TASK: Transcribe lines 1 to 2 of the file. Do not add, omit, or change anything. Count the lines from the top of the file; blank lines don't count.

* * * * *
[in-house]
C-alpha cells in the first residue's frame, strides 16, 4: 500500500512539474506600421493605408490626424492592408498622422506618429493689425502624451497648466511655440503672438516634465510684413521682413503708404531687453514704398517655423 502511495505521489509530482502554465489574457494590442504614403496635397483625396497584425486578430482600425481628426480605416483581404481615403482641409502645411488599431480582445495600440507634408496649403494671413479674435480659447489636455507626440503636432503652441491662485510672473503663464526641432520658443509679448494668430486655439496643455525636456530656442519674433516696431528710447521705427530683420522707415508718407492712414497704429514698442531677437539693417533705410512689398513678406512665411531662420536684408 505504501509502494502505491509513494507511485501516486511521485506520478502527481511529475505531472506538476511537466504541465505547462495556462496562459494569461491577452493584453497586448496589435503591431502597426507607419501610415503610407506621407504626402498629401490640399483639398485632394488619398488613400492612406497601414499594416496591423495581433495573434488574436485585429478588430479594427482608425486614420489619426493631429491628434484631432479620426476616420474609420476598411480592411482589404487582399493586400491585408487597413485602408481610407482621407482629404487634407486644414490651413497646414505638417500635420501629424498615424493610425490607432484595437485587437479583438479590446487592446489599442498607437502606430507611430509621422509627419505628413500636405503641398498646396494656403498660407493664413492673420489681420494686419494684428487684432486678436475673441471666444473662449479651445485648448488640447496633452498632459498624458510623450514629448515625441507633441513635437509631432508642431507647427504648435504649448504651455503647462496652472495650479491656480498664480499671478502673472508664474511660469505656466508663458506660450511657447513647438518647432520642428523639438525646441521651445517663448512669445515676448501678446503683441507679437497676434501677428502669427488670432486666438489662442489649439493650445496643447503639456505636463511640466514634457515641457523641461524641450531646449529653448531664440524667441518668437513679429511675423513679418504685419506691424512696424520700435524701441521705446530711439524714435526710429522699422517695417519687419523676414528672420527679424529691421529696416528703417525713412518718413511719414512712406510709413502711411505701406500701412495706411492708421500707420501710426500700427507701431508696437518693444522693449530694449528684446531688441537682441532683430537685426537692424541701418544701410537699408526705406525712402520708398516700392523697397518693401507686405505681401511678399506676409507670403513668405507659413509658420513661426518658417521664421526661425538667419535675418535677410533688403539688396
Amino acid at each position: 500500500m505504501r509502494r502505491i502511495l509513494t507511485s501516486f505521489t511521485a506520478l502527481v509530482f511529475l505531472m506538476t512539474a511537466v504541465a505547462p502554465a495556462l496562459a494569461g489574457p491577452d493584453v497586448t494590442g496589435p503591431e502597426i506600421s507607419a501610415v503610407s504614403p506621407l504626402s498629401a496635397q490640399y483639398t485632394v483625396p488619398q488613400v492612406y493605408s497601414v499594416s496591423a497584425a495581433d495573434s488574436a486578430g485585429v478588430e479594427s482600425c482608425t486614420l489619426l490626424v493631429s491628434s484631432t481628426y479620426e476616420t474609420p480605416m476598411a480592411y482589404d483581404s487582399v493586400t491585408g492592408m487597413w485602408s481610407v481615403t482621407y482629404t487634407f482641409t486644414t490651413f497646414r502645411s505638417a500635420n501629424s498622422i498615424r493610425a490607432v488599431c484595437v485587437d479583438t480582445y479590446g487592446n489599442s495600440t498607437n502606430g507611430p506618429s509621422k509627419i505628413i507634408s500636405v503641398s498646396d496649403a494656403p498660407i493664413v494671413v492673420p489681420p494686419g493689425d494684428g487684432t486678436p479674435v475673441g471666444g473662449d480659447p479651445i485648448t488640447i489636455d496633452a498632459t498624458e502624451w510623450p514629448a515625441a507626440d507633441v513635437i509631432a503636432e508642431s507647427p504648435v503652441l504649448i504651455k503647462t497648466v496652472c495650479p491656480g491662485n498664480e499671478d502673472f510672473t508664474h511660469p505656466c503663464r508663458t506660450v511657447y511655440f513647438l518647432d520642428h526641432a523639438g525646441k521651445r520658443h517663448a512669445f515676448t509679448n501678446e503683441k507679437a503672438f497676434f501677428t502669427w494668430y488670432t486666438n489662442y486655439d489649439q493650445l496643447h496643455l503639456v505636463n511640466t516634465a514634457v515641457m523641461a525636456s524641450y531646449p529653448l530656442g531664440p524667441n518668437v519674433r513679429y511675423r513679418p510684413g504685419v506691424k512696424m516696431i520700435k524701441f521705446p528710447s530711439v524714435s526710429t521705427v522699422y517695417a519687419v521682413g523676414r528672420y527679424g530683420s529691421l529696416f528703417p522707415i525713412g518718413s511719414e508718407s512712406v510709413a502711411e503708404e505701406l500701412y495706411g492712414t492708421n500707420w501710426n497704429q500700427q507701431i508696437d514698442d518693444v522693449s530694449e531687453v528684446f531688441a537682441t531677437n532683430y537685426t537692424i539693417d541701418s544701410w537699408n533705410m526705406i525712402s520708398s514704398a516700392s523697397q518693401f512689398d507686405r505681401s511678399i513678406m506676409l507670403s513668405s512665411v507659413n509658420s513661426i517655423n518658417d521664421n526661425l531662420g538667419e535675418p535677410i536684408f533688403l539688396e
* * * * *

[in-house]
C-alpha cells in the first residue's frame, strides 16, 4: 500500500512539474506600421493605408490626424492592408498622422506618429493689425502624451497648466511655440503672438516634465510684413521682413503708404531687453514704398517655423 502511495505521489509530482502554465489574457494590442504614403496635397483625396497584425486578430482600425481628426480605416483581404481615403482641409502645411488599431480582445495600440507634408496649403494671413479674435480659447489636455507626440503636432503652441491662485510672473503663464526641432520658443509679448494668430486655439496643455525636456530656442519674433516696431528710447521705427530683420522707415508718407492712414497704429514698442531677437539693417533705410512689398513678406512665411531662420536684408 505504501509502494502505491509513494507511485501516486511521485506520478502527481511529475505531472506538476511537466504541465505547462495556462496562459494569461491577452493584453497586448496589435503591431502597426507607419501610415503610407506621407504626402498629401490640399483639398485632394488619398488613400492612406497601414499594416496591423495581433495573434488574436485585429478588430479594427482608425486614420489619426493631429491628434484631432479620426476616420474609420476598411480592411482589404487582399493586400491585408487597413485602408481610407482621407482629404487634407486644414490651413497646414505638417500635420501629424498615424493610425490607432484595437485587437479583438479590446487592446489599442498607437502606430507611430509621422509627419505628413500636405503641398498646396494656403498660407493664413492673420489681420494686419494684428487684432486678436475673441471666444473662449479651445485648448488640447496633452498632459498624458510623450514629448515625441507633441513635437509631432508642431507647427504648435504649448504651455503647462496652472495650479491656480498664480499671478502673472508664474511660469505656466508663458506660450511657447513647438518647432520642428523639438525646441521651445517663448512669445515676448501678446503683441507679437497676434501677428502669427488670432486666438489662442489649439493650445496643447503639456505636463511640466514634457515641457523641461524641450531646449529653448531664440524667441518668437513679429511675423513679418504685419506691424512696424520700435524701441521705446530711439524714435526710429522699422517695417519687419523676414528672420527679424529691421529696416528703417525713412518718413511719414512712406510709413502711411505701406500701412495706411492708421500707420501710426500700427507701431508696437518693444522693449530694449528684446531688441537682441532683430537685426537692424541701418544701410537699408526705406525712402520708398516700392523697397518693401507686405505681401511678399506676409507670403513668405507659413509658420513661426518658417521664421526661425538667419535675418535677410533688403539688396